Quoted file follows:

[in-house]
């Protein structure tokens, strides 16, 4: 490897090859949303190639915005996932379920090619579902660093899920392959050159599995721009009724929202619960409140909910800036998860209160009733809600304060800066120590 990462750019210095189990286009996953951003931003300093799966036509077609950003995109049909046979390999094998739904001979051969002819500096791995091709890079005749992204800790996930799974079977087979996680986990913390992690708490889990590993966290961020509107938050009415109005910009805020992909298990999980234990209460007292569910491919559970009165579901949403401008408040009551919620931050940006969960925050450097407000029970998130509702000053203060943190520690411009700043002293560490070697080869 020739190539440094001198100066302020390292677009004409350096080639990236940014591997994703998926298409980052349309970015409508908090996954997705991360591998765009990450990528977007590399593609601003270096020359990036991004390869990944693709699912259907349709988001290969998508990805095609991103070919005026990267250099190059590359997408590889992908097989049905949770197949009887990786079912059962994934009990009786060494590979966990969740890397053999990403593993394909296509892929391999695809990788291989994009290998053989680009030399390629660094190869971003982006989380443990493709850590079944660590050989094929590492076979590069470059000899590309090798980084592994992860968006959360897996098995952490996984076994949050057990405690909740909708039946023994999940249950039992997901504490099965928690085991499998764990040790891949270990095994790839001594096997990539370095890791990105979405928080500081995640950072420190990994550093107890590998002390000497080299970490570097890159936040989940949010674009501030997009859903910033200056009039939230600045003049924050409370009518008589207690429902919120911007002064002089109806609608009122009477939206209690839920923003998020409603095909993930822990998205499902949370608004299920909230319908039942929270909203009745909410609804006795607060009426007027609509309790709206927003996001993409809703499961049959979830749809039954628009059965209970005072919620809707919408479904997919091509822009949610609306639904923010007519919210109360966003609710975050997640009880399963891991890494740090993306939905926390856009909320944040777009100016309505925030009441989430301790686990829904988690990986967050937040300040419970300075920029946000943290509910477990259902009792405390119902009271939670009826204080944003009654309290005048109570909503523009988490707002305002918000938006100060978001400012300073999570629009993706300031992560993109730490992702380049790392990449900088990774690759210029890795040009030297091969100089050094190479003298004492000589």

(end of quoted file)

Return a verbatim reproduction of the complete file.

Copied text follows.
[in-house]
């Protein structure tokens, strides 16, 4: 490897090859949303190639915005996932379920090619579902660093899920392959050159599995721009009724929202619960409140909910800036998860209160009733809600304060800066120590 990462750019210095189990286009996953951003931003300093799966036509077609950003995109049909046979390999094998739904001979051969002819500096791995091709890079005749992204800790996930799974079977087979996680986990913390992690708490889990590993966290961020509107938050009415109005910009805020992909298990999980234990209460007292569910491919559970009165579901949403401008408040009551919620931050940006969960925050450097407000029970998130509702000053203060943190520690411009700043002293560490070697080869 020739190539440094001198100066302020390292677009004409350096080639990236940014591997994703998926298409980052349309970015409508908090996954997705991360591998765009990450990528977007590399593609601003270096020359990036991004390869990944693709699912259907349709988001290969998508990805095609991103070919005026990267250099190059590359997408590889992908097989049905949770197949009887990786079912059962994934009990009786060494590979966990969740890397053999990403593993394909296509892929391999695809990788291989994009290998053989680009030399390629660094190869971003982006989380443990493709850590079944660590050989094929590492076979590069470059000899590309090798980084592994992860968006959360897996098995952490996984076994949050057990405690909740909708039946023994999940249950039992997901504490099965928690085991499998764990040790891949270990095994790839001594096997990539370095890791990105979405928080500081995640950072420190990994550093107890590998002390000497080299970490570097890159936040989940949010674009501030997009859903910033200056009039939230600045003049924050409370009518008589207690429902919120911007002064002089109806609608009122009477939206209690839920923003998020409603095909993930822990998205499902949370608004299920909230319908039942929270909203009745909410609804006795607060009426007027609509309790709206927003996001993409809703499961049959979830749809039954628009059965209970005072919620809707919408479904997919091509822009949610609306639904923010007519919210109360966003609710975050997640009880399963891991890494740090993306939905926390856009909320944040777009100016309505925030009441989430301790686990829904988690990986967050937040300040419970300075920029946000943290509910477990259902009792405390119902009271939670009826204080944003009654309290005048109570909503523009988490707002305002918000938006100060978001400012300073999570629009993706300031992560993109730490992702380049790392990449900088990774690759210029890795040009030297091969100089050094190479003298004492000589």